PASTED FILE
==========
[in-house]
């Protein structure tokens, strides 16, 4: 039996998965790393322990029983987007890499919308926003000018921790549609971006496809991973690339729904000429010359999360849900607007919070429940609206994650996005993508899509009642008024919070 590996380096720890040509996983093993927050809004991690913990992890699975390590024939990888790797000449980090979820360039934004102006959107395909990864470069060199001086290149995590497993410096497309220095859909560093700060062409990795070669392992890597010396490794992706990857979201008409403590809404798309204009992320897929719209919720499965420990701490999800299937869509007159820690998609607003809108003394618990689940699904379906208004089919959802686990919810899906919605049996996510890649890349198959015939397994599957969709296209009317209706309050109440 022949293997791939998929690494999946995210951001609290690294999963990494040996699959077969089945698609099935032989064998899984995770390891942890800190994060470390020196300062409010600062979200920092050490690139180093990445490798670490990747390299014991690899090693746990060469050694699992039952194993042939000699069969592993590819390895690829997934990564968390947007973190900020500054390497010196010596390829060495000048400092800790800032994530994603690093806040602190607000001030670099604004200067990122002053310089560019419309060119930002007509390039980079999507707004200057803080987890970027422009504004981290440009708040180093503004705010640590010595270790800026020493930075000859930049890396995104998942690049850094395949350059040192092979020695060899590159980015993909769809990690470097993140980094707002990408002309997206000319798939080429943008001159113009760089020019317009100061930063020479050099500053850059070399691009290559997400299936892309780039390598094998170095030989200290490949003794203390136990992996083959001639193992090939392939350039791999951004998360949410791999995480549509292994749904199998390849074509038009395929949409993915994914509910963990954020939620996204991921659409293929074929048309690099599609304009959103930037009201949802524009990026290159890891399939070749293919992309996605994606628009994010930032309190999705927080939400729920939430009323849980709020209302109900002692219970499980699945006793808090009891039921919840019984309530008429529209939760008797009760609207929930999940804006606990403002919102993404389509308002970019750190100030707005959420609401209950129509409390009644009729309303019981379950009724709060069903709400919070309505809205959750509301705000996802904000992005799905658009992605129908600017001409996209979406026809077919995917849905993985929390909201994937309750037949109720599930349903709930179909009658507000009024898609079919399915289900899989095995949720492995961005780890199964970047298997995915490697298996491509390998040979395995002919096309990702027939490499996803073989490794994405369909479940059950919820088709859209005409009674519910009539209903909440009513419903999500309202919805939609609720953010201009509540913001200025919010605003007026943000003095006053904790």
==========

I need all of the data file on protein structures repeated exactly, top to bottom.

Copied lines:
[in-house]
């Protein structure tokens, strides 16, 4: 039996998965790393322990029983987007890499919308926003000018921790549609971006496809991973690339729904000429010359999360849900607007919070429940609206994650996005993508899509009642008024919070 590996380096720890040509996983093993927050809004991690913990992890699975390590024939990888790797000449980090979820360039934004102006959107395909990864470069060199001086290149995590497993410096497309220095859909560093700060062409990795070669392992890597010396490794992706990857979201008409403590809404798309204009992320897929719209919720499965420990701490999800299937869509007159820690998609607003809108003394618990689940699904379906208004089919959802686990919810899906919605049996996510890649890349198959015939397994599957969709296209009317209706309050109440 022949293997791939998929690494999946995210951001609290690294999963990494040996699959077969089945698609099935032989064998899984995770390891942890800190994060470390020196300062409010600062979200920092050490690139180093990445490798670490990747390299014991690899090693746990060469050694699992039952194993042939000699069969592993590819390895690829997934990564968390947007973190900020500054390497010196010596390829060495000048400092800790800032994530994603690093806040602190607000001030670099604004200067990122002053310089560019419309060119930002007509390039980079999507707004200057803080987890970027422009504004981290440009708040180093503004705010640590010595270790800026020493930075000859930049890396995104998942690049850094395949350059040192092979020695060899590159980015993909769809990690470097993140980094707002990408002309997206000319798939080429943008001159113009760089020019317009100061930063020479050099500053850059070399691009290559997400299936892309780039390598094998170095030989200290490949003794203390136990992996083959001639193992090939392939350039791999951004998360949410791999995480549509292994749904199998390849074509038009395929949409993915994914509910963990954020939620996204991921659409293929074929048309690099599609304009959103930037009201949802524009990026290159890891399939070749293919992309996605994606628009994010930032309190999705927080939400729920939430009323849980709020209302109900002692219970499980699945006793808090009891039921919840019984309530008429529209939760008797009760609207929930999940804006606990403002919102993404389509308002970019750190100030707005959420609401209950129509409390009644009729309303019981379950009724709060069903709400919070309505809205959750509301705000996802904000992005799905658009992605129908600017001409996209979406026809077919995917849905993985929390909201994937309750037949109720599930349903709930179909009658507000009024898609079919399915289900899989095995949720492995961005780890199964970047298997995915490697298996491509390998040979395995002919096309990702027939490499996803073989490794994405369909479940059950919820088709859209005409009674519910009539209903909440009513419903999500309202919805939609609720953010201009509540913001200025919010605003007026943000003095006053904790």